organizational level, the organizational members should examine the firm’s policies or taking
action. Here, Dr. Sakiz felt responsible as a leader of the company. Representing the
company, he had to face host of questions from his stakeholders.
CONFIDENTIAL
Prof. Abhay Singh
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Unit 2: Contd....
(iii) At the association level, Dr. Sakiz had to decide whether he, as a physician, was violating
his code to save life, while also acting in the role of a business leader. He was, no doubt,
also well aware of the Hippocratic oath and the values it places on human life. Conflicts of
interest and conscience- as discussed earlier-can arise in such situations.
(iii) At the societal level, laws, norms, customs, and traditions govern the legal and moral
acceptability of behaviours. Business activities acceptable in Italy or Turkey may be
immoral or illegal in U.S & vice versa. While RU 486 may have met the Chinese govt’s
needs for population control in 1988, the U.S govt. may not have been able to accept the
consequences of allowing sales of the drug, given opposing stakeholder’s belief and political
power.
CONFIDENTIAL
Prof. Abhay Singh
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Unit 2: Contd....
The early history of RU 486 story illustrated how ethical levels can quickly overlap: what started
as a distribution question became an international ethical and moral dilemma. It is
interesting to note that, eventually, the FDA approved distribution of RU 486 in the US.
Certain restrictions do apply. Not all stakeholders agreed to this decision. Anti-abortion and
pro-life groups strongly opposed the FDA’s ruling.
CONFIDENTIAL
Prof. Abhay Singh
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Unit 2: Contd....
(3) Stakeholder Management Approach:
The stakeholder approach is a response to the growth and complexity of understanding and
study of the modern corporation and its influence on the environment, the economy, and
the public. The stakeholder approach includes nonmarket forces that affect organizations
and individuals, such as moral, political, legal, and technological interests, as well as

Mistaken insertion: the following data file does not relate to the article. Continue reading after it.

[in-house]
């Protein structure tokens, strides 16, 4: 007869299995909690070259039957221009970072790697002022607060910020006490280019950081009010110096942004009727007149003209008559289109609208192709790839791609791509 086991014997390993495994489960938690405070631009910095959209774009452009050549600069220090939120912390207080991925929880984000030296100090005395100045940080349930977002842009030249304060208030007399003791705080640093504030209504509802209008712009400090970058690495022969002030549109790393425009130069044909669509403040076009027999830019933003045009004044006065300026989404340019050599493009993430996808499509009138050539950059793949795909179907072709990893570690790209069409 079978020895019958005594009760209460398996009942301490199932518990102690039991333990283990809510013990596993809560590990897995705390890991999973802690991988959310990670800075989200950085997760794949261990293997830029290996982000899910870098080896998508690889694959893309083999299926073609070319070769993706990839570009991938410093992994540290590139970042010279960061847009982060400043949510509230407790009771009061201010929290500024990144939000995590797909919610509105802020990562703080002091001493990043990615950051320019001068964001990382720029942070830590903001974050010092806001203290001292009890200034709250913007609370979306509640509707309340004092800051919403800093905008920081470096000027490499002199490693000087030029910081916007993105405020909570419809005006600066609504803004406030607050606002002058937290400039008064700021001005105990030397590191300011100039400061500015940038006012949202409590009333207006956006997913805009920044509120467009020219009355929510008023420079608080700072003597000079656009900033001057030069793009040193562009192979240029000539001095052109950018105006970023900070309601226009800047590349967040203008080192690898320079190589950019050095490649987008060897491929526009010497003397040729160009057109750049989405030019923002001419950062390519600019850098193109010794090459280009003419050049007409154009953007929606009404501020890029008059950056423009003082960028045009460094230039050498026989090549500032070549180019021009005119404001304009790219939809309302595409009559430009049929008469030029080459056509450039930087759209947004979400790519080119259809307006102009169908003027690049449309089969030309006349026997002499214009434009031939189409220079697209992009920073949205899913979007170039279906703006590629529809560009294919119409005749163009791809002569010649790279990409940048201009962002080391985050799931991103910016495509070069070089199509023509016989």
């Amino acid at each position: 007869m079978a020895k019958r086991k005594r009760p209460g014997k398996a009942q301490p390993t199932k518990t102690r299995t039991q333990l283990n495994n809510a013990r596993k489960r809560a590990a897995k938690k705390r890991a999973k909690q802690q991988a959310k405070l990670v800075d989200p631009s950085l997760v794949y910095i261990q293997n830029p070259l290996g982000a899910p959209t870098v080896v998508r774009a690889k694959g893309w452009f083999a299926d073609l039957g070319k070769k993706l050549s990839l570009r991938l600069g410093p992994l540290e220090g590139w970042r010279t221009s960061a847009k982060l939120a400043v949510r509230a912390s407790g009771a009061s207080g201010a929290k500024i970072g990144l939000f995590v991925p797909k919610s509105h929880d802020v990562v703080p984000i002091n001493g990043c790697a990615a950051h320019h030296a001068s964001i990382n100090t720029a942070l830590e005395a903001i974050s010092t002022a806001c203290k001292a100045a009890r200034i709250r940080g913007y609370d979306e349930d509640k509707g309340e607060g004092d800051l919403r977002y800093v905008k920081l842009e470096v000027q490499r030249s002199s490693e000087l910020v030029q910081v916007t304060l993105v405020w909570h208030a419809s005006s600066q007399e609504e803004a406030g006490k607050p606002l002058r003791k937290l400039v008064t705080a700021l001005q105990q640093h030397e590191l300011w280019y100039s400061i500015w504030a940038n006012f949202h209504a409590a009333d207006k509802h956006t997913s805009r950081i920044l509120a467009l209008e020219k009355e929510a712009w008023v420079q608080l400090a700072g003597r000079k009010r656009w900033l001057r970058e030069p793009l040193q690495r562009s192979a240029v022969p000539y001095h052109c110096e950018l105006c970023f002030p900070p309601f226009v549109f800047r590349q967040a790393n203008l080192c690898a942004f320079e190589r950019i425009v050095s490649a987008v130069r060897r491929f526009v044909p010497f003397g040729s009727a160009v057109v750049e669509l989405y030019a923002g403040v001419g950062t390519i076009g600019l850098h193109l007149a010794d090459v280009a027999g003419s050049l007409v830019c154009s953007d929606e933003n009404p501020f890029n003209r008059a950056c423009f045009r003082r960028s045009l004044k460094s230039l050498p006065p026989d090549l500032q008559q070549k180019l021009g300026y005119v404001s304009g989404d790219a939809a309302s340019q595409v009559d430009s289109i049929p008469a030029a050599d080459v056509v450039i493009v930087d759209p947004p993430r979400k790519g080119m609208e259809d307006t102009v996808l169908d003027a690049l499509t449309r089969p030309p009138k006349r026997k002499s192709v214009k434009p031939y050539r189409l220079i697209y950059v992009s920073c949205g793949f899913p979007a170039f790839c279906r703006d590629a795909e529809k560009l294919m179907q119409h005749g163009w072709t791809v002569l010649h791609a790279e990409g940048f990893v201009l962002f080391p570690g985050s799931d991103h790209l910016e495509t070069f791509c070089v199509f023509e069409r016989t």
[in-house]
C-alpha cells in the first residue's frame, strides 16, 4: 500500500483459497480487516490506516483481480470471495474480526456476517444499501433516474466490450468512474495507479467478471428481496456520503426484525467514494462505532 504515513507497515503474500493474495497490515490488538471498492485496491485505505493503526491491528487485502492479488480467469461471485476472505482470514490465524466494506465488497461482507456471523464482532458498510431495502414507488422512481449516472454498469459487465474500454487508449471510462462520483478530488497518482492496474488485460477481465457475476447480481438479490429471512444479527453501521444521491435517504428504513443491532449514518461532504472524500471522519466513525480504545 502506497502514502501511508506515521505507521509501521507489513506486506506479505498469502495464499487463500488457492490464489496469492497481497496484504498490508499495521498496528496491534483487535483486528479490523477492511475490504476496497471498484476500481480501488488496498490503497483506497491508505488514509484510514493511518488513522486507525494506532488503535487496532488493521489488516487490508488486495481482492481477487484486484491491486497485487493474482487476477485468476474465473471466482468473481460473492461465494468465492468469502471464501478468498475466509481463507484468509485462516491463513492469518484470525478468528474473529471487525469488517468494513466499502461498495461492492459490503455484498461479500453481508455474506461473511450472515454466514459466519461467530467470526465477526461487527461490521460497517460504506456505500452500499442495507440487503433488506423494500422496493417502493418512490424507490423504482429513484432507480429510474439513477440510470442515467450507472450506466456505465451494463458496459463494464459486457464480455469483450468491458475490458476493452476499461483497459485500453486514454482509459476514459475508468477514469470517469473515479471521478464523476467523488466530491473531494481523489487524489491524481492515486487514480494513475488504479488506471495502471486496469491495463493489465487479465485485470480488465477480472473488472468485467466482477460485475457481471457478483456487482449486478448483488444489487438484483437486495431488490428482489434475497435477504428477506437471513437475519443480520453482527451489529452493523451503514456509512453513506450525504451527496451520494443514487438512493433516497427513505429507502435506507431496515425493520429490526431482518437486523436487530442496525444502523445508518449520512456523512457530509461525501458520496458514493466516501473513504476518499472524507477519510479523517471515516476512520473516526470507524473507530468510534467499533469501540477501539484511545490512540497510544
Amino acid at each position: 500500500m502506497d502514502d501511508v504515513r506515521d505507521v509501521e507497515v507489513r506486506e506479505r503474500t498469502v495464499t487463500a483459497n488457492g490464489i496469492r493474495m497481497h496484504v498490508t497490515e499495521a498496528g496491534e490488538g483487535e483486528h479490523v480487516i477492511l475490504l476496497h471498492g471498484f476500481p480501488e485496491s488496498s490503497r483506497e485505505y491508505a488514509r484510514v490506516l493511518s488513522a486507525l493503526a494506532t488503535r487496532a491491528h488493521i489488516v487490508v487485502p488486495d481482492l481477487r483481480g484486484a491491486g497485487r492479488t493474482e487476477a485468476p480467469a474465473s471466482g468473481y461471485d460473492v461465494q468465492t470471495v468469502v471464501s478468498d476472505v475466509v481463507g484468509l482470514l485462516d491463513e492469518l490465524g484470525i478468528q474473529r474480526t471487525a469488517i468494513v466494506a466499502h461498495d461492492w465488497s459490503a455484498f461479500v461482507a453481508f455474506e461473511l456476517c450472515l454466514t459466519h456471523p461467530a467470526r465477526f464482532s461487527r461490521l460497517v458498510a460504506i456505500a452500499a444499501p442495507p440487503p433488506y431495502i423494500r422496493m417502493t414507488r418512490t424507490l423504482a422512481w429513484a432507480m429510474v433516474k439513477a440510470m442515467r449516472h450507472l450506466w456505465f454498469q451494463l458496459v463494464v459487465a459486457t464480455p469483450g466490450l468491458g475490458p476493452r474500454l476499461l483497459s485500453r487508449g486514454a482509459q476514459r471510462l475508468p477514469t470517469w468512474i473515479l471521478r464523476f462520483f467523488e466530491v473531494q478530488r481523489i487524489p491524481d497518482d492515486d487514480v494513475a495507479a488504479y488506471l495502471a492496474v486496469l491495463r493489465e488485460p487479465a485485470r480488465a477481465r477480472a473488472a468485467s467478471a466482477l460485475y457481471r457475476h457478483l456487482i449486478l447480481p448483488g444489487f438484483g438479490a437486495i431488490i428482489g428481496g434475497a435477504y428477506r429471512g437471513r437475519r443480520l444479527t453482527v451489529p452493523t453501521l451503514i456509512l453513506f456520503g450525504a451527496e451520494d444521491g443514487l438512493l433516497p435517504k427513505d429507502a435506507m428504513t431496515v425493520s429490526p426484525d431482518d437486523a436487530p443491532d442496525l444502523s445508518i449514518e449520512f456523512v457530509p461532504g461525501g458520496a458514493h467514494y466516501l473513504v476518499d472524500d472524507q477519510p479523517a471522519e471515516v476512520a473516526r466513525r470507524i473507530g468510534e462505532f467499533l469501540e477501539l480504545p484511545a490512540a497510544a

economic factors.
Case Study: Microsoft: Predator or fierce Competitor.
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Prof. Abhay Singh
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Unit 2: Contd....
The stakeholder approach provides a framework that enables users to map and, ideally, manage
the corporation’s relationship (present & potential) with groups to reach “win-win”
collaborative outcomes i.e making moral decisions that benefit all constituencies within the
constraints of justice, fairness, and economic interests. In reality, unfortunately, this does not
always happen.
Stakeholders:
•
A stakeholder is “any individual or group who can affect or is affected by the actions,
decisions, policies, practices, or goals of the organization.”
•
Focal stakeholder, is the company or group that is the center and focus of our analysis. In
the Microsoft case, the Microsoft company and its top managers were the focal stakeholder.
CONFIDENTIAL
Prof. Abhay Singh
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Unit 2: Contd....
•
The primary stakeholders of a firm include its owners, customers, employees, and suppliers.
•
Secondary stakeholders include all other interested groups, such as the media, consumers,
lobbyists, courts, governments, competitors, the public and society.
Stakes:
•
A stake is any interest, share, or claim that a group or individual has in the outcome of a
corporation’s policies, procedures, or actions toward others.
•
Stakes and claims may be based on legal, economic, social, moral, technological,
ecological, political, or power interests.
•
The stakes of stakeholders are not always obvious or explicit. The economic viability of
competing firms can be at stake when one firm threatens competition in a market.
•
The physical health of a community can be at stake when a corporation decides to empty
toxic waste near residential sites.
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Prof. Abhay Singh
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Unit 2: Contd....
How to execute a stakeholder analysis:
The stakeholder approach is a pragmatic way of identifying and understanding multiple political,
social, legal, economic, and moral claims of many constituencies.
The Stakeholder analysis is a series of steps aimed at the following tasks:
1)
Mapping stakeholder relationships.
2)
Mapping stakeholder coalitions.
3)
Assessing the nature of each stakeholder’s interest.